The Haven Campaign – Session #4

I’m going to attempt to make the story summary a bit shorter this post so that I can concentrate on the mechanics of play. Fortunately the group went into dungeon crawl mode a bit this session so the story summary shouldn’t be terribly complex.

We started with the group waking up after a long rest in the cave where they killed the Mountain Drake. They packed up some drake jerky and decided to explore the mountains along the east side of the vale. Their logic was that was the last place they had been able to track the woman in the dark cloak and the orcs. The party is pretty convinced that the orcs are responsible for the disappearance of Herah and that finding them will lead to finding her.

After few hours of exploration they found the remains of what used to be an ancient road or path. The stones of the road were broken in many places and overgrown but were recognizable. The road led up and around the mountain they were currently on. The path took them through a creepy copse of trees and to a man-made entrance into the side of a cliff, flanked by two fallen obelisks. The entrance and obelisks had many ancient glyphs and symbols etched into them but had been defaced by evil looking signs of Orcus smeared in blood and ash.

The group cautiously moved in and promptly found a secret door in the passage not too far from the entrance. Before figuring out how to open it, they were attacked by 8 skeletons armed with mismatched weapons and dripping with what looked like blood. They dispatched the skeletons and opened the secret door. It led to a passage that curved gently to the right and sloped down. There was a pit trap just inside the door but Gunar figured out how to disarm it and the group went down the passage.

The passage eventually led to a small room with a dark pool of water and a locked iron door. No one could unlock it but Lucky and Gunar managed to force it open. It led to more passages. Working on the theory that solving a maze means always picking the same direction when confronted with choices, the group went right and continued to go right any time the path split or came to an intersection. After some time of exploring a mixture of worked and natural passages and caverns, they found an iron-bound, wooden door.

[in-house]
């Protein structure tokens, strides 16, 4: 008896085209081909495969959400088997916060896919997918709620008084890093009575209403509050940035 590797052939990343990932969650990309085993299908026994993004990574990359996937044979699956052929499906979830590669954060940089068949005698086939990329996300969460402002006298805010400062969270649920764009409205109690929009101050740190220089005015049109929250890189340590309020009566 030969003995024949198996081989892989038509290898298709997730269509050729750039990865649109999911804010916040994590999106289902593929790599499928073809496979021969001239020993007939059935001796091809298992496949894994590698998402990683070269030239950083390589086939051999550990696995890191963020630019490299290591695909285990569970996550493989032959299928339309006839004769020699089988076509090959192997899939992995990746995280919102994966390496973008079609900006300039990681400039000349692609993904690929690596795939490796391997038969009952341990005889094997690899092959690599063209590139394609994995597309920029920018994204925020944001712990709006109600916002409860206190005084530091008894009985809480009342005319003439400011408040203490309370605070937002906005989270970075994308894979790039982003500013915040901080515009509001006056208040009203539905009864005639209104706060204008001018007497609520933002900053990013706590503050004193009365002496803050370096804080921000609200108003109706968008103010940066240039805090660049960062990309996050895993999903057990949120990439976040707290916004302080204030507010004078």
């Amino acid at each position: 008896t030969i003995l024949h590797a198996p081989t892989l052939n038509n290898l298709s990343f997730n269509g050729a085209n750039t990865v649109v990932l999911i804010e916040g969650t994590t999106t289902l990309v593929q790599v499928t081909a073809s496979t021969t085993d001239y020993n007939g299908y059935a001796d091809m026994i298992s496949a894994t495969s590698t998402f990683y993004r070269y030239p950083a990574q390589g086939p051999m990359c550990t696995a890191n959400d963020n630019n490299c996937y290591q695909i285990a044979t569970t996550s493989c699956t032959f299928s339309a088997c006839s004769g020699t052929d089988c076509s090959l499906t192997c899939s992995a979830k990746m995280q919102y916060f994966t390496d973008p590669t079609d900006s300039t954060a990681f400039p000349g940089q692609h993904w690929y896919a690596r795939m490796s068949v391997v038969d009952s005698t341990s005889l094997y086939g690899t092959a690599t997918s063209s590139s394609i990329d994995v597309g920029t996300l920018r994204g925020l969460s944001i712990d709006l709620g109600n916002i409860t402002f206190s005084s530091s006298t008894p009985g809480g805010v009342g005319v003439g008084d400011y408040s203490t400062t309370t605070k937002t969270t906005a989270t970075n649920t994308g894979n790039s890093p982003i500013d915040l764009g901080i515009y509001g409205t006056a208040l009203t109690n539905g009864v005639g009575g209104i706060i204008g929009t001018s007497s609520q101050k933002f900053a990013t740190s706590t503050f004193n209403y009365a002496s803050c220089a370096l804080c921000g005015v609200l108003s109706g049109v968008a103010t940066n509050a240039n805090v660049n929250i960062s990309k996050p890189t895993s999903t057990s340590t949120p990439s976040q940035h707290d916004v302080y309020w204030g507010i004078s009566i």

Inside the new room were six sarcophagi from which climbed 6 armored skeletons that attacked. Gunar managed to turn 4 of them before an armored wight appeared from the next room. There was a brief but tense fight where Lucky lost a level of experience and Quinton turned and fled from a fear effect. In the end, the party prevailed and found quite a bit of treasure in the dark shrine to Orcus in the next room.

And that is where the party stopped for the night.

Observations on the system

We tried a couple of new things out this session.

The first and biggest change was how we handled initiative. I moved away from individual initiative and went with phased initiative where each round the party rolled against the opposition to see which side acted first in each phase. The phases of each round were Spell Casting Declarations, Roll Initiative, Movement and Missile Fire, Melee and Spell Completion, Additional Actions, and End of Round.